This is a product of various reasons that are academic, economic, legal and institutional:
In many jurisdictions, it's easier and cheaper to remove staff at the end of a fixed contract: it can be very very expensive to remove staff on a permanent contract.
Enough able people are willing to work on fixed contracts that universities don't need to offer permanent contracts for every post.
Track record, CV and references are not enough to tell how good someone really is, nor how productive they'll be in your team; that needs an extended probation, which a fixed-term contract effectively functions as.
Funding tends to come in bursts, with no guarantee of follow-up funding; so while it can be possible to ensure a post can be funded for 6 months or 5 years, at the end of the funding, there may not be the money to fund that post. On a permanent contract, the resulting severance can be very expensive for the university. The fixed contract gives clarity to both employer and employee.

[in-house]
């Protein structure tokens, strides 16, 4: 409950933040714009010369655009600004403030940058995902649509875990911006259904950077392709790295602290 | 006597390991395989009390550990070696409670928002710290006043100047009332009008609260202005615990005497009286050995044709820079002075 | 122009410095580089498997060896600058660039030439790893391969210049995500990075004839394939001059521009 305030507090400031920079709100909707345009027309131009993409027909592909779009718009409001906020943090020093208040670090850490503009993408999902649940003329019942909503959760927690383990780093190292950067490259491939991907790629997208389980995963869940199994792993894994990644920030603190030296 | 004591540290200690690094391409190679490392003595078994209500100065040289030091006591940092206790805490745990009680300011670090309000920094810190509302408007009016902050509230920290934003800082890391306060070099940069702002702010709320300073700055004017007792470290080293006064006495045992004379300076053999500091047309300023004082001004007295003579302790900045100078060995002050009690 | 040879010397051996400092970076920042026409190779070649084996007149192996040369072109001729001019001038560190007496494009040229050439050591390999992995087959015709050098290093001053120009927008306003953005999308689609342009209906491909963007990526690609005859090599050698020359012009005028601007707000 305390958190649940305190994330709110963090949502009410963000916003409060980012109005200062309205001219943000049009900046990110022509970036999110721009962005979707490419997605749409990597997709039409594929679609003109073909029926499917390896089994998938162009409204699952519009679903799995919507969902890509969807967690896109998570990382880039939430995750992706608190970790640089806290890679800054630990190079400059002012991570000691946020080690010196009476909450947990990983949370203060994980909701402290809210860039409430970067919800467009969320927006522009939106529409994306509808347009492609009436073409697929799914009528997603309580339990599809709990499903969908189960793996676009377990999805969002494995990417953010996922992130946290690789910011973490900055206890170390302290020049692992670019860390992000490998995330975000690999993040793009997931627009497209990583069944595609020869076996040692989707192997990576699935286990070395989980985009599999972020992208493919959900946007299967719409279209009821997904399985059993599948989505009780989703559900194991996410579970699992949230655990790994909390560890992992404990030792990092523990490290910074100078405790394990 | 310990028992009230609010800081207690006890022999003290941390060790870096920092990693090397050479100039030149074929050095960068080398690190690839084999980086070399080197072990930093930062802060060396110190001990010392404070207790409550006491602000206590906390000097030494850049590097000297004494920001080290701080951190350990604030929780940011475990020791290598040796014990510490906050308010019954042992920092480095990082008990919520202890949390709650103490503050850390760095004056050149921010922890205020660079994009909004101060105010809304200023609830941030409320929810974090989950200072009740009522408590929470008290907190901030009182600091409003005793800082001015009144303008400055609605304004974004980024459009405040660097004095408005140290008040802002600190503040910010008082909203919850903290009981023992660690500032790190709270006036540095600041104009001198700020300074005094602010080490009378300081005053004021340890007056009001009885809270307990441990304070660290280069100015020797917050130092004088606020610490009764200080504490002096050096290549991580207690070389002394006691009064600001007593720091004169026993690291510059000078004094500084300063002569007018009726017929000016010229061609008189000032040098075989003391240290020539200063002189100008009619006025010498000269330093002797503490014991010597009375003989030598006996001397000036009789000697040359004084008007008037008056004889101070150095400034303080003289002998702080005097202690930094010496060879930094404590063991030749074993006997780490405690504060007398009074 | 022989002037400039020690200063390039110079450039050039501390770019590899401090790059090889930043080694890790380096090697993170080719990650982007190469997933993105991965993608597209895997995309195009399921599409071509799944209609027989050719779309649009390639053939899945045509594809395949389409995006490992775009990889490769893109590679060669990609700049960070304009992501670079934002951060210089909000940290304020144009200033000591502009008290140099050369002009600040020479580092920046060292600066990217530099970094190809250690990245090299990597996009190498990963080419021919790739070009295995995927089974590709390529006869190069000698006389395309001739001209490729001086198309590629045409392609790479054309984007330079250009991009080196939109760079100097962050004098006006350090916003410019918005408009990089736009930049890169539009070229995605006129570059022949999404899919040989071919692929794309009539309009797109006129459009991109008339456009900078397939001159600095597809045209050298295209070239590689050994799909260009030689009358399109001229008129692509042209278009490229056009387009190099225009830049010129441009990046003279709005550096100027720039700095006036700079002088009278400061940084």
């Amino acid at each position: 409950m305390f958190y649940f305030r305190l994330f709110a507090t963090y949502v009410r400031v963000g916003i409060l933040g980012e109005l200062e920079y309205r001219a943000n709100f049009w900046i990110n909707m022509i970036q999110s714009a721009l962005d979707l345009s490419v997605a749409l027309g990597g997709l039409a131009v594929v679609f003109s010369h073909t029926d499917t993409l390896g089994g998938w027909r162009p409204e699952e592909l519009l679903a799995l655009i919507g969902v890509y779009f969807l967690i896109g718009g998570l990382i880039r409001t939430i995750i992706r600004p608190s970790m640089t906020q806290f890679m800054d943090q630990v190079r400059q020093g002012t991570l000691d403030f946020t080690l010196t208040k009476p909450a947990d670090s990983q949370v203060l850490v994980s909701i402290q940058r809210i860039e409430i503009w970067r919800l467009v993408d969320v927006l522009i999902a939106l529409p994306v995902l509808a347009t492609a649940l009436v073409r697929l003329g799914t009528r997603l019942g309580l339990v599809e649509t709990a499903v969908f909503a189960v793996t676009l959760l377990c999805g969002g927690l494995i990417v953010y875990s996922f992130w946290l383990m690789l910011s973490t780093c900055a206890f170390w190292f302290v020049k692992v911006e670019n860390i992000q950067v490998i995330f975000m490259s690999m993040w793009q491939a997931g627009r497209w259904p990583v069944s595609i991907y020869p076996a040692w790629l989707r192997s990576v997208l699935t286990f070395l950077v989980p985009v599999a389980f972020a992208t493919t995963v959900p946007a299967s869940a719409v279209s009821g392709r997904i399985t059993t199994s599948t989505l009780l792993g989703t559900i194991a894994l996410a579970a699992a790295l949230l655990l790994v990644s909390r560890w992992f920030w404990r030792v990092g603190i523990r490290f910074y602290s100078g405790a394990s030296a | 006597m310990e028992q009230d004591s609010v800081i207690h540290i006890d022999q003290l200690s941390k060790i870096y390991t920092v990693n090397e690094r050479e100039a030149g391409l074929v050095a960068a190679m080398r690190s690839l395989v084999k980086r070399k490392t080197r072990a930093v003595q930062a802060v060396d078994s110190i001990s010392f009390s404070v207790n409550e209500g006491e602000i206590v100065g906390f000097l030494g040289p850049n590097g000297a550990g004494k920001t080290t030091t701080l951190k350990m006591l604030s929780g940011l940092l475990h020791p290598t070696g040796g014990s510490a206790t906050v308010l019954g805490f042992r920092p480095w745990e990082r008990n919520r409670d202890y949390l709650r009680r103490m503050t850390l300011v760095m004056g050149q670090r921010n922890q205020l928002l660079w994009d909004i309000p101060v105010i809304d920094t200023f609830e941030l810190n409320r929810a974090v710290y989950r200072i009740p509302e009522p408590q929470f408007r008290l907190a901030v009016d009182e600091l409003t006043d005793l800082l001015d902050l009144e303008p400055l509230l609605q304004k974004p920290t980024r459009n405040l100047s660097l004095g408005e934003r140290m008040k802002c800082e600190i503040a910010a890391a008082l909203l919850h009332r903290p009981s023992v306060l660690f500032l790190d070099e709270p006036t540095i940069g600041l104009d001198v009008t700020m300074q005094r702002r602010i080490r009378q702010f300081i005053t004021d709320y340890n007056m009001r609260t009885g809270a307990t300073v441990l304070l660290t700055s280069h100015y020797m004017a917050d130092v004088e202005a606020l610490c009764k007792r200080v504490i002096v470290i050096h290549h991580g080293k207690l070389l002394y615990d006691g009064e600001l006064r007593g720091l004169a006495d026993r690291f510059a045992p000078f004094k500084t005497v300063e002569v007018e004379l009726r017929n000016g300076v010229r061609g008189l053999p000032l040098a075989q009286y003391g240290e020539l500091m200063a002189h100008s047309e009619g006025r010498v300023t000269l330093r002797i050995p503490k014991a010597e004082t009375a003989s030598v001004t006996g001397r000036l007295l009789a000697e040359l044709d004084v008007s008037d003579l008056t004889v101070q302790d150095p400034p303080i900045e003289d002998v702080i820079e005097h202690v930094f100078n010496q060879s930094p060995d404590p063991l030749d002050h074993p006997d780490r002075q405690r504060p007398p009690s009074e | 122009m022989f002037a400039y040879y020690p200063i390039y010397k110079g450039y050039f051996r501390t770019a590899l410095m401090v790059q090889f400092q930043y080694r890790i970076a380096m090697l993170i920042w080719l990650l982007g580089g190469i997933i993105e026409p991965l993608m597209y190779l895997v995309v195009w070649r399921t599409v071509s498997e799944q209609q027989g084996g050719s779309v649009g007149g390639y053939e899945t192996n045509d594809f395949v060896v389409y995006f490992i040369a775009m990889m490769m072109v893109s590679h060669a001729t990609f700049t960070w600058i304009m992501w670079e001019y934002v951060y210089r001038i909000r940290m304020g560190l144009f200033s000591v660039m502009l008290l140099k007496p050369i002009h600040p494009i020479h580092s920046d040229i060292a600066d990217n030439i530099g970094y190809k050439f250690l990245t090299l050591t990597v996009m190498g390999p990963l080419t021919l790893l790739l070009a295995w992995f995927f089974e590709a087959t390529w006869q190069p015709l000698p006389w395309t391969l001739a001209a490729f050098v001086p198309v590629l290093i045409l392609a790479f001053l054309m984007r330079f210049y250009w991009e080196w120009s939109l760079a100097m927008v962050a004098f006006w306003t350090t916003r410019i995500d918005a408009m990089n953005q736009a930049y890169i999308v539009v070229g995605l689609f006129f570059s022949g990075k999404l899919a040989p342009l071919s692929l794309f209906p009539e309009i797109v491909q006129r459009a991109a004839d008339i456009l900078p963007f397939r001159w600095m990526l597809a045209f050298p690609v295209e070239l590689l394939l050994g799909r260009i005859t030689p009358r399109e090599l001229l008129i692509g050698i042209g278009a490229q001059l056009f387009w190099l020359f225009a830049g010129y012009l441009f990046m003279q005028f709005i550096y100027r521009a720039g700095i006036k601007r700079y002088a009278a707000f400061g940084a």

Productivity changes over time. Some employees are more productive when they have a lot of job security; others are more productive when their future employment depends on the current performance. I'd love to see some studies on the impact on productivity of needing to repeatedly apply for funding: oddly, it seems to be one area where we academics don't take a scientific approach to analysing!